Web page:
Then it was over. A brief silence was the next impression. Then noise: house and car alarms, dogs barking, sirens 30 or so seconds later. Outside it was ghostly. There was a low, wispy fog. Looking up, I'd never seen a starry sky like that in LA. It was so dark. Lights flickered on and off again. Flashlights began to beam all over the neighbourhood and people were shouting, asking each other if they were all right. No one around us had been hurt. I realised I was standing on the back step, naked.

The phones were out. We had no power, therefore no television, no radio, no way of knowing how bad it had been. Aftershocks, many of them worse that any I'd experienced, continued through the night.

Earthquakes, or 'temblors' as they're called (derived from the Spanish) are another feature of life here, along with the AK-47s, the drive-by shootings, riots, and devastating brush fires fanned by 100mph Santa Ana winds. There had been a cluster of temblors during the previous week, including a 5.1 centred out in Santa Monica Bay. That happened while I was sitting in a groovy Westside coffee shop. People went quiet while the building shook, then immediately turned back to their cappuccini and in-progress screenplays. One fellow looked at me and smiled: 'Hey, LA.' The place, with all its disasters, fosters a protective detachment. It has to. Who wants to count on catastrophe?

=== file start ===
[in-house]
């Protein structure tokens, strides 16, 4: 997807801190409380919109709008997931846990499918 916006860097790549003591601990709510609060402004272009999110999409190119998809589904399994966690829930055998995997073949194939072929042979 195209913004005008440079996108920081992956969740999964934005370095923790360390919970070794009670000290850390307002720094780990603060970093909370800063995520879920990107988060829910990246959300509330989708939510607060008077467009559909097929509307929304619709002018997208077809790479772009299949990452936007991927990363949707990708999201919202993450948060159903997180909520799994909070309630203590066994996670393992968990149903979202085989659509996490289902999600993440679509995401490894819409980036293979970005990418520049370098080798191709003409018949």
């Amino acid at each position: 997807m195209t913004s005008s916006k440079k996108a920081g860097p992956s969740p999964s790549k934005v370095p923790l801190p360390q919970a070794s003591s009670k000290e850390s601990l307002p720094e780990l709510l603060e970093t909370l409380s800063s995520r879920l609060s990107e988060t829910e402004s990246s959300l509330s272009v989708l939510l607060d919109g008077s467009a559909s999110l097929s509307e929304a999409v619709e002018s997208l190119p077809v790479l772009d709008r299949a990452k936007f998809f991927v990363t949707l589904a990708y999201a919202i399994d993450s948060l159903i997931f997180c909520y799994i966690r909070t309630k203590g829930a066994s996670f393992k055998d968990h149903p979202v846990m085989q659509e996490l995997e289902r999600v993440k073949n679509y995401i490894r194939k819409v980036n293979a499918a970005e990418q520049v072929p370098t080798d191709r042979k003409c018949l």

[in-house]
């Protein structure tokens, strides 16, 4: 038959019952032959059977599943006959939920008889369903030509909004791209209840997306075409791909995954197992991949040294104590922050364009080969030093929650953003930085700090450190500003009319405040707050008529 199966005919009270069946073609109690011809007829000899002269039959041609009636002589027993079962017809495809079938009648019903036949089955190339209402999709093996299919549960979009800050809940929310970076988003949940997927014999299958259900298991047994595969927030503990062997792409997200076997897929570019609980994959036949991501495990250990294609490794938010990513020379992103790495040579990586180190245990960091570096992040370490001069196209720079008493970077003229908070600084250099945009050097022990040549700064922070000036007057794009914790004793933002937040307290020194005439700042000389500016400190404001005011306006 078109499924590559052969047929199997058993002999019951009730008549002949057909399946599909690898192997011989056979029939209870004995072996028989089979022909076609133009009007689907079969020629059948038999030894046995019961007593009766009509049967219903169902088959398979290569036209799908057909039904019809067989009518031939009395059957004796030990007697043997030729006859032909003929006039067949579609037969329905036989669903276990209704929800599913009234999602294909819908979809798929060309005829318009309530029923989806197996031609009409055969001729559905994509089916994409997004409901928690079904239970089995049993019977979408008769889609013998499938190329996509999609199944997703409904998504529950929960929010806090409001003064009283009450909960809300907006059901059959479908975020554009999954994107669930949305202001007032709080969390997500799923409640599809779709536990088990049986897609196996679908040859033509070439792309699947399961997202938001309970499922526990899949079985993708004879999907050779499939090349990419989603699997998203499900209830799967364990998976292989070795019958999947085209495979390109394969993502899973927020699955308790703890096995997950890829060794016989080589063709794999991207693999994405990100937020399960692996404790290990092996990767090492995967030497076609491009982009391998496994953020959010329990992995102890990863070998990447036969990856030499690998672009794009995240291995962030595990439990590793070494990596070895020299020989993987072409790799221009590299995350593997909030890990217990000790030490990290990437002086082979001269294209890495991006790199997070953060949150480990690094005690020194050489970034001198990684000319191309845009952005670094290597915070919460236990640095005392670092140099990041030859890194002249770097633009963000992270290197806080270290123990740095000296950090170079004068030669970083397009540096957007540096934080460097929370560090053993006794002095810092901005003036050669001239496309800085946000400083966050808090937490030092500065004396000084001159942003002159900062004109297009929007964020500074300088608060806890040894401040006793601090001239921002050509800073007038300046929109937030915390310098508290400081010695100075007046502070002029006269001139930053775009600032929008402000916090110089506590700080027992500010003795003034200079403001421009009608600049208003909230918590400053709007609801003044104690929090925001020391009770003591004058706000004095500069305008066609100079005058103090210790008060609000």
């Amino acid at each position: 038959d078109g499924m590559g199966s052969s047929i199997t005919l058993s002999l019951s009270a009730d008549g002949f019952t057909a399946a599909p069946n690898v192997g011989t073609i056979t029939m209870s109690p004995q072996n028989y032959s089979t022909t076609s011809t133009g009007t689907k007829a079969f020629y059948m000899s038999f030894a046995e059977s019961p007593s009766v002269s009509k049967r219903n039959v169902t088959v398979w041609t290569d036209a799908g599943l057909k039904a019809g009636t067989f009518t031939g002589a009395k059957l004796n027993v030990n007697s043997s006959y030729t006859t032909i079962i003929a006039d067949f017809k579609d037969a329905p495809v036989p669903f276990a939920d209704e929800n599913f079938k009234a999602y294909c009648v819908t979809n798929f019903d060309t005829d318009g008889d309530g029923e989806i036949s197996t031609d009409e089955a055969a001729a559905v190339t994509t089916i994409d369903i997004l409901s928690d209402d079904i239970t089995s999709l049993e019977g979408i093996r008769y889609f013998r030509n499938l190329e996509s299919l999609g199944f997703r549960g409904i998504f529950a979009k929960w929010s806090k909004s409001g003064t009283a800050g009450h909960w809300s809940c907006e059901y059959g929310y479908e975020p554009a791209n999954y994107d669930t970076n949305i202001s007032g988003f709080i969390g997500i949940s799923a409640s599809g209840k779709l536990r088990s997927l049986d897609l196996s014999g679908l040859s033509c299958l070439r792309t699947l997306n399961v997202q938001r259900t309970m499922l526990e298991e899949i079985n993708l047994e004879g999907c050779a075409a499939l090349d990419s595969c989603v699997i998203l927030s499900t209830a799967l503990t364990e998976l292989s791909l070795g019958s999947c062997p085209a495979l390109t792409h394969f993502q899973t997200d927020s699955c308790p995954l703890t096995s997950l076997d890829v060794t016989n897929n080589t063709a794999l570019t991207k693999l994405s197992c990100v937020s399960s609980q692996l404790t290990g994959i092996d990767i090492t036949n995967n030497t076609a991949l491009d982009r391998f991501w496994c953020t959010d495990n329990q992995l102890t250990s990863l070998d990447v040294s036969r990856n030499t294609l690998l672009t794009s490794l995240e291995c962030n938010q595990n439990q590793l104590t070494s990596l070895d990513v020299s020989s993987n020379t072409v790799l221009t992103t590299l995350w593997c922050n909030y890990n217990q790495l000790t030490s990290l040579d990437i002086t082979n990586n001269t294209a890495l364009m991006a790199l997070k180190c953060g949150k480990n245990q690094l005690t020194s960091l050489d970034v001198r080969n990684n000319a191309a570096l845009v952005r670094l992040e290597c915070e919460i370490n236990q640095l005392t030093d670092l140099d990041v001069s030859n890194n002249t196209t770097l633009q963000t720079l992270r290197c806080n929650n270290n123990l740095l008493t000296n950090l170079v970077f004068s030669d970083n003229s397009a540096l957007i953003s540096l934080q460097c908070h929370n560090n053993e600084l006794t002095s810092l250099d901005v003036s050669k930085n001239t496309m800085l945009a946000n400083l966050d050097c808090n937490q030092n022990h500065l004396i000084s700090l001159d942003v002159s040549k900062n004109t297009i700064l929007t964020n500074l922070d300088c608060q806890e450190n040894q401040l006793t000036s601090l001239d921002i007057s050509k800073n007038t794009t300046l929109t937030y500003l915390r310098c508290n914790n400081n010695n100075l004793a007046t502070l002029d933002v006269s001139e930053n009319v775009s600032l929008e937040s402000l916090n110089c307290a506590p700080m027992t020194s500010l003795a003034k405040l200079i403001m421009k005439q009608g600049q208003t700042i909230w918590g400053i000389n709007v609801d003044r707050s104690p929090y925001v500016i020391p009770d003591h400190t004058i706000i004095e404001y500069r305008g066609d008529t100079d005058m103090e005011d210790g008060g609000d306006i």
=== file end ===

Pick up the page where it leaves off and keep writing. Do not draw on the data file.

But Californians do speculate, somehow almost with amusement, about The Big One. Even newspapers call it that, The Big One, as if to diminish not the likelihood, but the dread. An 8.3 flattened San Francisco in 1906, but seismologists at the California Institute of Technology (Caltech) up in Pasadena, had calculated that 7.5 or 7.8 would pretty much do it for Los Angeles. Even a 6.5 could be catastrophic, they said, if centred downtown, among the densest congregation of high-rises and freeway intersections, on a weekday morning.

The earthquake that occurred at 4.31am last Sunday was 6.6 on the Richter scale. Its epicentre was in suburban Northridge, up in the San Fernando Valley, eight miles north-west of central LA. People had died, they didn't know how many, and were trapped still in an apartment building. A motor-cycle cop had fallen to his death, sweeping on to a freeway intersection to find the ramp no longer there. A woman had slipped on a toy as she rushed to check on her child, striking her head on the crib. A man had thrown himself from the sixth floor of a downtown hotel. Gas mains were leaking and exploding. In Pacoima thousands of gallons of crude oil had spilled into the street. Not The Big One, then, but bad enough.

As the hours passed it was relief I came to feel, more accurately exhilaration, a blast of pure oxygen that said I'm alive. I was glad to be here. I wanted to see what it was like, LA after the earthquake.